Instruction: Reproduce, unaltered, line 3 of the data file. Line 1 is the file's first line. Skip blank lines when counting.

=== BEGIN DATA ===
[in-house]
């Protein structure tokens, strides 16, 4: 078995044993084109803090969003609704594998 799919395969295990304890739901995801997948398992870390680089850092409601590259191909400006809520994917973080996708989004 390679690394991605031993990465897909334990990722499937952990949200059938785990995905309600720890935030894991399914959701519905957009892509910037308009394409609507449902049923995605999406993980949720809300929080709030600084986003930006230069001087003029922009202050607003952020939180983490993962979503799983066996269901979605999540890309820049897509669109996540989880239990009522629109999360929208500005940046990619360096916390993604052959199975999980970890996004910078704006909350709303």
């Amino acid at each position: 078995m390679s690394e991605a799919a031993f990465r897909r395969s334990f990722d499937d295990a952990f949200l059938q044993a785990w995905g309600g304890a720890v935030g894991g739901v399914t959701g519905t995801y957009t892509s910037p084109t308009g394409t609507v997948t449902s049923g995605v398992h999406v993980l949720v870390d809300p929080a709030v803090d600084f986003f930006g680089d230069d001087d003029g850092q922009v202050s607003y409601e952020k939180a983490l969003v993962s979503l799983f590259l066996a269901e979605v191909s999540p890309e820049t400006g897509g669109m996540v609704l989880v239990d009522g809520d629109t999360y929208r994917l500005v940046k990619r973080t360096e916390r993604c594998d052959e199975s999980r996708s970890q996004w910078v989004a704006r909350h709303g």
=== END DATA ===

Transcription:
């Amino acid at each position: 078995m390679s690394e991605a799919a031993f990465r897909r395969s334990f990722d499937d295990a952990f949200l059938q044993a785990w995905g309600g304890a720890v935030g894991g739901v399914t959701g519905t995801y957009t892509s910037p084109t308009g394409t609507v997948t449902s049923g995605v398992h999406v993980l949720v870390d809300p929080a709030v803090d600084f986003f930006g680089d230069d001087d003029g850092q922009v202050s607003y409601e952020k939180a983490l969003v993962s979503l799983f590259l066996a269901e979605v191909s999540p890309e820049t400006g897509g669109m996540v609704l989880v239990d009522g809520d629109t999360y929208r994917l500005v940046k990619r973080t360096e916390r993604c594998d052959e199975s999980r996708s970890q996004w910078v989004a704006r909350h709303g």